Turner have built their 5.Spot since 2003, during which time it’s gone from a Horst to a DW-Link bike and undergone several geometry updates. This latest version, introduced this fall, continues the tradition but keeps up with modern times, with a new shock tune, chainguide mount and rear axle, among other features.
The 5.Spot retains its 140mm travel figure for 2012 but now uses – finally, some may say – Fox’s RP23 Boost Valve rear shock, with both Kashima coating and Adaptive Logic features. This is a topic we spoke to David Turner about earlier in the year. The down tube has been reshaped in order to accommodate a piggyback shock, should the rider want.
Big news, Turner have a tune they like on Fox’s Boost Valve RP23 Adaptive Logic rear shock
The frame now has ISCG05 guide tabs for single-ring users or those looking to try out one of the new dual-ring guides. Despite the already stiff, custom-wall alloy rear end Turner have also added a 142x12mm DT Swiss RWS through-axle (our test bike is equipped with a RockShox Maxle Lite). The non-drive dropout is one-piece and not replaceable, but the threaded drive side axle mount is combined with the derailleur hanger and is replaceable.
Realizing that some riders were choosing to ride their 5.Spots with 160mm forks, Turner have re-engineered the 44mm head tube so that it can accept a ZeroStack bearing cup. This means the bike can be fitted with a 160mm-travel Fox 36 or RockShox Lyrik with only a 10mm increase in front end height. Turner ship their 150mm spec bikes with an external lower bearing.
Turner re-engineered their 44mm head tube for 2012 so to accept a ZeroStack lower cup for those who want to run a longer travel fork, without increasing the stack height too much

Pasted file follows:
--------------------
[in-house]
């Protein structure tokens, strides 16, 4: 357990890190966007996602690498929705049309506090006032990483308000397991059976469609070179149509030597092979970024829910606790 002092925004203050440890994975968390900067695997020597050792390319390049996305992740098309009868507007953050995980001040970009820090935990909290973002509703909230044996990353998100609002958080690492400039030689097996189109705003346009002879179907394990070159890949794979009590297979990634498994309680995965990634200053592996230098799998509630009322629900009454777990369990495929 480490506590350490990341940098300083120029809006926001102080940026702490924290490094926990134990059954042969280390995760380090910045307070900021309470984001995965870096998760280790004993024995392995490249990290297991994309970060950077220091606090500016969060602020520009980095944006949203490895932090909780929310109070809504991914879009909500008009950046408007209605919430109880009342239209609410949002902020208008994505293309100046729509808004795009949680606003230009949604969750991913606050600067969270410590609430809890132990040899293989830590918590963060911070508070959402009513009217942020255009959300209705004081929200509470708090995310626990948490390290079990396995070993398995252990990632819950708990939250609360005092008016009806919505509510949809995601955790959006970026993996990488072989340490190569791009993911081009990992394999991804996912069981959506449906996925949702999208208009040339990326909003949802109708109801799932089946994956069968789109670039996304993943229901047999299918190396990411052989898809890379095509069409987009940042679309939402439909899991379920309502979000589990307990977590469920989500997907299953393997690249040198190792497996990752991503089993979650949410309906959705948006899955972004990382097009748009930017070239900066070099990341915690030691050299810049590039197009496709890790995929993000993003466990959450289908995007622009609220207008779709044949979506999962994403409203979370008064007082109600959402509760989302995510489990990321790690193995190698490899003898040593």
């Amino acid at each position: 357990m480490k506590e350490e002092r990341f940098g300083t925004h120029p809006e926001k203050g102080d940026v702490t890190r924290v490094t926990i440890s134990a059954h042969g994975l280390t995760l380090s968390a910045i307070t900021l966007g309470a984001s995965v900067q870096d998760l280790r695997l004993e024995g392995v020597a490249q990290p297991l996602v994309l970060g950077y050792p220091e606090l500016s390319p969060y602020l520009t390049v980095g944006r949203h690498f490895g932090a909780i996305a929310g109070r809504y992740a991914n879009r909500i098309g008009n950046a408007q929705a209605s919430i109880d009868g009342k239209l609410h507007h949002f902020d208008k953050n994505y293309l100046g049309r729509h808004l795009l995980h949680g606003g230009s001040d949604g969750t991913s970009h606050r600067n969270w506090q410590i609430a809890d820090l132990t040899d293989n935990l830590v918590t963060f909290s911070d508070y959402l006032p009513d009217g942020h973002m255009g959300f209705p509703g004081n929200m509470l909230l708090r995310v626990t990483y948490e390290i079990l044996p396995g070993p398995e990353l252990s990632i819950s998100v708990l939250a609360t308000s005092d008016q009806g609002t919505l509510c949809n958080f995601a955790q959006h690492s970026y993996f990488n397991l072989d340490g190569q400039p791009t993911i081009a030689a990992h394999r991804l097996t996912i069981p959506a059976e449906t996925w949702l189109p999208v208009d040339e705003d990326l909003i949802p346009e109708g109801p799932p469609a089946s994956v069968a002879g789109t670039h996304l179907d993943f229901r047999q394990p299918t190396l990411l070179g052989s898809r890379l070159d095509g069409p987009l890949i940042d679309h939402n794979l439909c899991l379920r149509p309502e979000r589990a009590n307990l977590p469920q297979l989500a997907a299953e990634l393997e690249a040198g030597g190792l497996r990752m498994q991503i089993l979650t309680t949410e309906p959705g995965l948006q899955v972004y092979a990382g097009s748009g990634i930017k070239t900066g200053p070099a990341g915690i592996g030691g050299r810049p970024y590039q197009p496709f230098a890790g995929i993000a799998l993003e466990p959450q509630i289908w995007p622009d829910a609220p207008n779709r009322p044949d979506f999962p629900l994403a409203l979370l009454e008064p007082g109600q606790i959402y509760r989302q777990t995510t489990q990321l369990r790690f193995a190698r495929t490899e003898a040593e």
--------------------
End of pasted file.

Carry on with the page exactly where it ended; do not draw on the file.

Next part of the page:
To ice the frame, so to speak, Turner have adopted a new ‘no zip tie’ hose control system for 2012, which is made up of both boss and bolt mounts, and even a slick frame pass-through for the rear derailleur cable, just above the crank on the rear swingarm. The 5.Spot is built for full runs of derailleur housing both front and rear.
Turner continue to build their bikes in the US out of 6061 and 6069 alloy tubing; the front triangle tubes are butted in-house, while the rear end is made from a custom set of shaped, straight-wall tubes. The 5.Spot is available in anodized black or grey with laser etched logos; a raw finish; or one of 15 custom powder coated colors ($195 upcharge). turner offer four component kits, two fork choices and 10 wheelset options. Prices for complete bikes start at just below US$5,200.
The cables run clean from down tube to rear swingarm; the 5.Spot is also provisioned to accommodate a dropper post’s cable
Our test bike comes from Turner’s 2012 demo fleet and is custom anodized orange with laser-etched logos – a scheme not currently offered for sale. It’s built with Turner’s XT base kit (Shimano XT drivetrain and Formula RX brakes), a Fox Float RLC Kashima fork and orange Industry9 wheels with Stan’s NoTubes.com ZTR Arch rims. Turner quote this build, which weighs 25.83lb without pedals on our scale, at US$6,015.